Liao: Couldn’t your father make some concessions for the sake of his family? There was no justification for your father to put his family through such suffering.
Yuan: He had thought carefully about such questions. He had also taken counsel from many friends. But the biggest misfortune for a Christian does not lie in the calamity that befalls him in this world. It is the betrayal of God for the sake of secular things on earth. (p. 167)
Liao ends with a note that “the Reverend Yuan Xianchen passed away in 2005 at the age of ninety-two. He had six children, all of whom are pious Christians.” (p. 179)
The second story I’ll highlight is that of Wang Zhiming.
Above the Great West Door to Westminster Abbey in central London stand ten statues recognizing Christian martyrs of the twentieth century from around the globe. One of those statues is of Wang Zhiming, who lived and preached in Wuding County in China’s Yunnan province and served the ethnic Miao. Arrested in 1969 for his religious work, he was executed in 1973. He was sixty-six years old. (p. 97)
Liao interviewed one of Wang Zhiming’s sons. In 1951 the government closed the churches, confiscated church property and sent Wang Zhiming, a newly ordained minister, home. Wang’s son was 11 years old. Like Yuan Xianchen, Wang Zhiming was not antigovernment. He even met Chairman Mao as part of a delegation from Yunnan in the 1950’s. But he could not renounce his faith, or fail to practice it.
The government sealed and confiscated the church property in Sapushan and ordered my father to return home and farm under the supervision of the revolutionary peasants. Since he was one of the few literate people in the region, they made him the village accountant. He obeyed because the Bible says you should submit your body to the rulers, but he never stopped his daily prayers. Sometimes, Christians in other villages would gather at our house late at night. The tense political environment made everyone nervous. All prayer activities went underground. (p. 104)
In 1966 the Cultural Revolution started. The revolutionary masses swarmed into our courtyard, ransacked our house, and beat everyone. They tied us together and paraded us from village to village. My father was forced to wear a big dunce cap with the words “Spy and Lackey of the Imperialists.” At public condemnation meetings attended by over ten thousand people, we were the targets of angry fists. The spit was almost enough to drown us. No matter how much we suffered, father never stopped praying. It went on like that for three years, until the revolutionary rebels began fighting one another and no longer had time to bother us. The daily harassment ended. My father found some former Christians, and they would gather inside mountain caves at midnight for prayer sessions. They didn’t have a copy of the Bible, but they believed it was in their hearts. (p. 105)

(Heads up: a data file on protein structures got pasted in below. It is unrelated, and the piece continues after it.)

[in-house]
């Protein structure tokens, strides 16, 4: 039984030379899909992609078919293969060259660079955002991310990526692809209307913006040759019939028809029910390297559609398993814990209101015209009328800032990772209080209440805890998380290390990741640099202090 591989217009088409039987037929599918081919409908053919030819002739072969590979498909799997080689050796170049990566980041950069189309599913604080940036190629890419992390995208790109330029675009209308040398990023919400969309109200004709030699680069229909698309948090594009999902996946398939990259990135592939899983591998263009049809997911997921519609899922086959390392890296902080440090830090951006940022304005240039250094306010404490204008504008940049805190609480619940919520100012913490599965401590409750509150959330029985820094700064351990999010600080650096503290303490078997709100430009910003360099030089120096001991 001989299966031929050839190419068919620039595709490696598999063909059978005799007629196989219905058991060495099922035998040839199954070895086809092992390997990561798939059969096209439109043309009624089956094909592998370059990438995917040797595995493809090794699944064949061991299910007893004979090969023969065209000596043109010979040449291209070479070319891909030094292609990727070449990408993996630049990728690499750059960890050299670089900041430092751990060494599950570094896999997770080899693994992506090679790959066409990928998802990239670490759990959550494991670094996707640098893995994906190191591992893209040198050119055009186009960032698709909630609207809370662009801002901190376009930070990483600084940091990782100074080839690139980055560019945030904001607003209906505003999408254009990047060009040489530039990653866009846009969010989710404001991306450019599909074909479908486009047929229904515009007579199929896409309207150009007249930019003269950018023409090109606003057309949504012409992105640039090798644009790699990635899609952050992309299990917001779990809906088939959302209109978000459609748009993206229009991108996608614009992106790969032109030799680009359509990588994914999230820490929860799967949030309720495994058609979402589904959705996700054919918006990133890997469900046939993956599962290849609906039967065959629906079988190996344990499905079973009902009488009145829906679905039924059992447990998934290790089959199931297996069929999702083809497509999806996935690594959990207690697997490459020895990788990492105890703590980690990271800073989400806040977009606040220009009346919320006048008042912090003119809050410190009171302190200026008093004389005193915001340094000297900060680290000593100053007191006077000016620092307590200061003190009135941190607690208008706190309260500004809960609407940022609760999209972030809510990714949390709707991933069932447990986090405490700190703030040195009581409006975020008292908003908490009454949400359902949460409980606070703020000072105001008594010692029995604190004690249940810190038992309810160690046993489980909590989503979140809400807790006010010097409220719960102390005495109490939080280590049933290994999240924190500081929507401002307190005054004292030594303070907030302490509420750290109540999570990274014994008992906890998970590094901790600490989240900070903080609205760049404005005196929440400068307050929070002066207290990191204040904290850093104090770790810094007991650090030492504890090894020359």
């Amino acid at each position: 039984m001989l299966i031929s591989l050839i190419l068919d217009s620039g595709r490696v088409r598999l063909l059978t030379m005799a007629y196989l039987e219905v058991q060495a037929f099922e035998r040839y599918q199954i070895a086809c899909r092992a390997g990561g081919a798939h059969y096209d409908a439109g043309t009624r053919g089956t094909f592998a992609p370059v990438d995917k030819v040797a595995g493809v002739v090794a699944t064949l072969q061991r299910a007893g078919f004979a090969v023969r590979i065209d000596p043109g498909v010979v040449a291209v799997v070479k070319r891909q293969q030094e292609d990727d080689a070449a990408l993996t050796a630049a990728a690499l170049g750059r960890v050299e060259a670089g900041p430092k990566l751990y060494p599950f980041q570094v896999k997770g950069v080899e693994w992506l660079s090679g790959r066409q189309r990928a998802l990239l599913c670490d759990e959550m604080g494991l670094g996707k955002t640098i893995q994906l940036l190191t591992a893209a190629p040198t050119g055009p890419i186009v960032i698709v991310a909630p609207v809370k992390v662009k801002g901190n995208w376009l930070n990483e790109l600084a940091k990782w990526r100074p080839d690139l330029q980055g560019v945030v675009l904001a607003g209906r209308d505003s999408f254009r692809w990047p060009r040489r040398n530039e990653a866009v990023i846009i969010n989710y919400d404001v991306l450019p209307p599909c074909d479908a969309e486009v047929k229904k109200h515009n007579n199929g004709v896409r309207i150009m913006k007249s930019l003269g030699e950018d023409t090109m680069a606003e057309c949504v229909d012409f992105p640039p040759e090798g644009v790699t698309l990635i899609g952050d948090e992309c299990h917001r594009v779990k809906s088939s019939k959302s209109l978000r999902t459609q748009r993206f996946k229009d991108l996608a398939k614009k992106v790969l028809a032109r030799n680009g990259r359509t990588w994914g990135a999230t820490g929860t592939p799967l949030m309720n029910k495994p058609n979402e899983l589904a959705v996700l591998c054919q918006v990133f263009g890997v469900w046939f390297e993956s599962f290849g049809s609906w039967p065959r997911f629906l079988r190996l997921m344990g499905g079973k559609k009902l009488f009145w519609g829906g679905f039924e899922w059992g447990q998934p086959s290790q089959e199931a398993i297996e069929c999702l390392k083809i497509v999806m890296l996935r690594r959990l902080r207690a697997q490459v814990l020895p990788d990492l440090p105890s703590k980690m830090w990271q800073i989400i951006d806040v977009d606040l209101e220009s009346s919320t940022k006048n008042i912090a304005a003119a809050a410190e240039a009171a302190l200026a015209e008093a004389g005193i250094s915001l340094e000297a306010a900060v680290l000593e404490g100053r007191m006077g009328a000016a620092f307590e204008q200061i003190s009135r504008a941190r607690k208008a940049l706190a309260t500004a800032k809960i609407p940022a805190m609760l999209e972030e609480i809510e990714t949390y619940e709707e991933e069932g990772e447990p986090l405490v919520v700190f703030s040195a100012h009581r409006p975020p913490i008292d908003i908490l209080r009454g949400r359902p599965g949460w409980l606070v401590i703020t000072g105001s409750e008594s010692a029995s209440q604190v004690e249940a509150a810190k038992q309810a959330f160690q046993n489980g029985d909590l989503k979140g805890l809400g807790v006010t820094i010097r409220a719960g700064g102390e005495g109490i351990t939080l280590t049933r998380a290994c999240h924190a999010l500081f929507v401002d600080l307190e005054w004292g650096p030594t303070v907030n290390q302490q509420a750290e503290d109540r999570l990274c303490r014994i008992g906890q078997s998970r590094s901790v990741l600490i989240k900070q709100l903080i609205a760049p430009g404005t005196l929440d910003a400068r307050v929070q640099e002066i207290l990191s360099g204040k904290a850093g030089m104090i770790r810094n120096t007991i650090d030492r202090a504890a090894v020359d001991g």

Liao recounts the son’s story of his father’s execution, a poignant tale, again involving crowds and taunts before the sentence was carried out. Two of Wang’s sons went to prison a third committed suicide rather than take the abuse. The Chinese government eventually reversed the verdict against Wang, once the Cultural Revolution was over, and against his son as well. The son recalls how in 1996 the church held a memorial service for his father – “the choir alone numbered two thousand.” (p. 115) The number of Christians in the county was under 3000 in the 1960’s and had grown to about thirty thousand by ca. 2005. The son concludes…”In our society today, people’s minds are entangled and chaotic. They need the words of the gospel now more than at any other time.” (p. 116)
This is humbling. The cost of discipleship for most of us will not include torture, beatings or execution. But the stories above, and others around the world, make something of a mockery of the idea that the gospel is about health, financial self-control, personal happiness, and life fulfillment. I found the stories in God is Red inspiring – and humbling. Inspiring in the way these men and women stood for the gospel, and humbling in the knowledge of my reaction to rather petty demands on me.
What makes the gospel worth dying for?
What should this mean for the gospel we preach today?
If you wish to contact me directly, you may do so at rjs4mail[at]att.net.
If interested you can subscribe to a full text feed of my posts at Musings on Science and Theology.